Potential Cairnsmore changes worrying

I have recently learned that the Cowichan school district is interested in selling its holdings on Cairnsmore Street.

I have recently learned that the Cowichan school district is interested in selling its holdings on Cairnsmore Street. They currently own seven lots on Cairnsmore, including the historic CVOLC building, the daycare facility, the location of the current weather station, and a number of heritage trees.

It is of great concern to me that these properties might be sold for potential development. I am concerned about changes development could bring to the Cairnsmore neighbourhood as well as the loss of heritage for the Duncan community at large. This is a quiet community with several early childhood centres, family residences, and senior housing sites nearby. A substantial development could significantly change the nature of the community.

Just as importantly, the development of these properties could result in the demolition of the CVOLC building (built in 1925) and the heritage trees on site. This seems like an important historic property with social value to our community. Heritage trees and historic buildings add character and distinctiveness to an area. Heritage is a fundamental ingredient in creating a sense of place for a community. I for one would be deeply affected by the loss of this building, a building which provides charm and character to the Cairnsmore neighbourhood, and which stands as an example of our community’s tangible past.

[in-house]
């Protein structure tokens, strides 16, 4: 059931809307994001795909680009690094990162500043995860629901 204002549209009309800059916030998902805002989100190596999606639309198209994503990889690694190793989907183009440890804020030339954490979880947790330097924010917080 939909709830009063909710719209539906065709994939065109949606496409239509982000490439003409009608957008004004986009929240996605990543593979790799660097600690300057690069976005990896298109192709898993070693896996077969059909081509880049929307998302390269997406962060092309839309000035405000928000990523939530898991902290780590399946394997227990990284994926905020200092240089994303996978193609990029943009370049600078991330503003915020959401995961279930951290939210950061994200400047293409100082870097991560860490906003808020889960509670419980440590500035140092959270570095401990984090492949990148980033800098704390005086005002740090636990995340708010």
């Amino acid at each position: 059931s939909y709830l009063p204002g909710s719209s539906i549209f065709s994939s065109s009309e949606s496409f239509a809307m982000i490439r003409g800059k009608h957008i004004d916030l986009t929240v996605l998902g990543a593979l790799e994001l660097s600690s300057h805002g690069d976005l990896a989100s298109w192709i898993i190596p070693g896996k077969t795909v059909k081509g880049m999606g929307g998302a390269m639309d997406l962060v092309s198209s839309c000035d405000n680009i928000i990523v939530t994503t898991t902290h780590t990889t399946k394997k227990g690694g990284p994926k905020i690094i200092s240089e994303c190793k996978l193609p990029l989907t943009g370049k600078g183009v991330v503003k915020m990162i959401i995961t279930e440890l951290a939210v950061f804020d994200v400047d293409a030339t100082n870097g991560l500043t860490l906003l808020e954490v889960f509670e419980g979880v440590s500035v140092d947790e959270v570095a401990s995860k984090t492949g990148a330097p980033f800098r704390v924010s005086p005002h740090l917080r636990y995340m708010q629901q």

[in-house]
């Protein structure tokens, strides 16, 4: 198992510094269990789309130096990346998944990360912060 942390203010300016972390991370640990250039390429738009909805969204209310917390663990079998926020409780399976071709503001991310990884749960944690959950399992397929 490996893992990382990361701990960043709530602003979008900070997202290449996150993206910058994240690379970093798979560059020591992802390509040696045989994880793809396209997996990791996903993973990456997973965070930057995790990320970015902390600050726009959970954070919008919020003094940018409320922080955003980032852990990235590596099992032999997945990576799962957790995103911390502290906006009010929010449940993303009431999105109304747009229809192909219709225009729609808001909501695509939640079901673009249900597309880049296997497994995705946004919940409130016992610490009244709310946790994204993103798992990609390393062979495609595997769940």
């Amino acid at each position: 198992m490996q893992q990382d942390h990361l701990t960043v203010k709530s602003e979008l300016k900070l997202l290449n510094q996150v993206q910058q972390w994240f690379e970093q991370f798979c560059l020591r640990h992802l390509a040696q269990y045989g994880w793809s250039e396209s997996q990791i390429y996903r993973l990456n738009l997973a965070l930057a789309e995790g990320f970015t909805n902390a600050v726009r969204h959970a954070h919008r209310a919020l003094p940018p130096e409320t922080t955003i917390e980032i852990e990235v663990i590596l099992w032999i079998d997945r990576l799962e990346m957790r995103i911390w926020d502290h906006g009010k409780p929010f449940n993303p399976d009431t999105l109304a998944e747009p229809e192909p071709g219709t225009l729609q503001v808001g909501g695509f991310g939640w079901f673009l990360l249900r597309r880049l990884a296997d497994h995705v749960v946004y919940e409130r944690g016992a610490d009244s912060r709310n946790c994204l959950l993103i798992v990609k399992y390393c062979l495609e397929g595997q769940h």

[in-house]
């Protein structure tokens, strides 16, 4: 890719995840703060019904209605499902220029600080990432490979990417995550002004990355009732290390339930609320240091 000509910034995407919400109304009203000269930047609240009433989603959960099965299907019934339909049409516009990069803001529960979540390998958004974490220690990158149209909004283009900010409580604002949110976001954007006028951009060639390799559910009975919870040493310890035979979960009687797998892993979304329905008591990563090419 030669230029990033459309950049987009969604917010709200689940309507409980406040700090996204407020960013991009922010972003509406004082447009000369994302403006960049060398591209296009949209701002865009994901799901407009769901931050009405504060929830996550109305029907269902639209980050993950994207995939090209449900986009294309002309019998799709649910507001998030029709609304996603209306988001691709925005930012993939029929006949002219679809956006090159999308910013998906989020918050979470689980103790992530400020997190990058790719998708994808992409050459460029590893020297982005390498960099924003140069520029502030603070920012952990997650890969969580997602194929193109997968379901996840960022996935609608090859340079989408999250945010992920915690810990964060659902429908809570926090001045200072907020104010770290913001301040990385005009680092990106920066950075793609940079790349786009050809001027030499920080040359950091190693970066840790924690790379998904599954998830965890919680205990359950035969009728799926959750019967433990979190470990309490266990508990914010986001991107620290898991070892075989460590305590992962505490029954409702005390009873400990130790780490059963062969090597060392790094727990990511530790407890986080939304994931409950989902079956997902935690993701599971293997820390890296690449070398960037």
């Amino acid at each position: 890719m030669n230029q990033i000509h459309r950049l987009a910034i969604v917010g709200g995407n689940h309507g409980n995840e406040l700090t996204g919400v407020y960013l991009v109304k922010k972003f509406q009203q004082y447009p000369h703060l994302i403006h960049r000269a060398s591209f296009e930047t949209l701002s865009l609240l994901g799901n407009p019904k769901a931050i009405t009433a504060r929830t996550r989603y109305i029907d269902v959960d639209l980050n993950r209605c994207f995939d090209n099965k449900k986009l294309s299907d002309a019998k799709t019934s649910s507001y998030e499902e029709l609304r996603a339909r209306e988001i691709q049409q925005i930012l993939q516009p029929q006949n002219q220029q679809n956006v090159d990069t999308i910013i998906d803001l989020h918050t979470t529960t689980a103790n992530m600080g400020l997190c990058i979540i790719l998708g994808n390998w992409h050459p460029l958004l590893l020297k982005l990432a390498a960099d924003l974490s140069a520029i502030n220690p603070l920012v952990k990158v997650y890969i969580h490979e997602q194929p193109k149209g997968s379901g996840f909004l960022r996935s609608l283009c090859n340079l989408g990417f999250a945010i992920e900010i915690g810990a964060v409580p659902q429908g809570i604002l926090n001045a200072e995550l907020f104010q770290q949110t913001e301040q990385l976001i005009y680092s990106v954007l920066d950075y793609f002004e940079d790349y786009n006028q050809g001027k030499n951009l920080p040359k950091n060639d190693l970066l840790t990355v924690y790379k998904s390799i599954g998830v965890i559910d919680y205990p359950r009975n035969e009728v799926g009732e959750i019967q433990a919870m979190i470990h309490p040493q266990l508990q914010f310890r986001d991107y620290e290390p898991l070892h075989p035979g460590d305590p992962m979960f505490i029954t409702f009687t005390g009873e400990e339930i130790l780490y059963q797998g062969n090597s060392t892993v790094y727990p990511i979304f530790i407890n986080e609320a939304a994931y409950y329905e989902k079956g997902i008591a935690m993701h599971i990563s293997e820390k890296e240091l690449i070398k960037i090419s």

Historic buildings have much to offer a community. They speak of a city’s past, its culture and complexity. They offer residents and visitors an aesthetic example of history, create a sense of permanency, and they offer interest in a community. Their materials, awkward corners, and mixtures of styles create a feeling that is homey, warm or reassuring in a way that newer buildings do not.

I urge members of our community, Duncan city council, and the Cowichan school board to preserve this place as a piece of Duncan’s heritage now. Development should only be considered if it honoured its heritage, preserved the trees, and did not expand its footprint. A restored community building could be used as a centre for community development — it would be a great site for offices for non-profit organizations, a local museum, a place for cultural events and gatherings, a location to offer community classes, or to house an early childhood program. The building could become the heart of the neighbourhood like The Hub at Cowichan Station.

Let us remember that the destruction of historic buildings and heritage trees is a one-way street. Once a historic site is gone there is no chance to renovate, restore or preserve.

 

Marki Sellers

Duncan

Just Posted

North Cowichan’s senior environment specialist Dr. Dave Preikshot (pictured) said there’s a wide spectrum of views on carbon credits. (File photo)
Carbon credits expected to be part of discussions around forest reserve

North Cowichan acknowledges wide range of views on issue

Blue Moon Marquee from Duncan will be featured at the 2021 TD Vancouver International Jazz Festival on June 28. (Submitted)
Blue Moon Marquee to play Vancouver Jazz Festival

What’s coming up in the A&E scene

Sonia Furstenau, MLA
Proposed Health Professions Act would eliminate barriers, guide regulations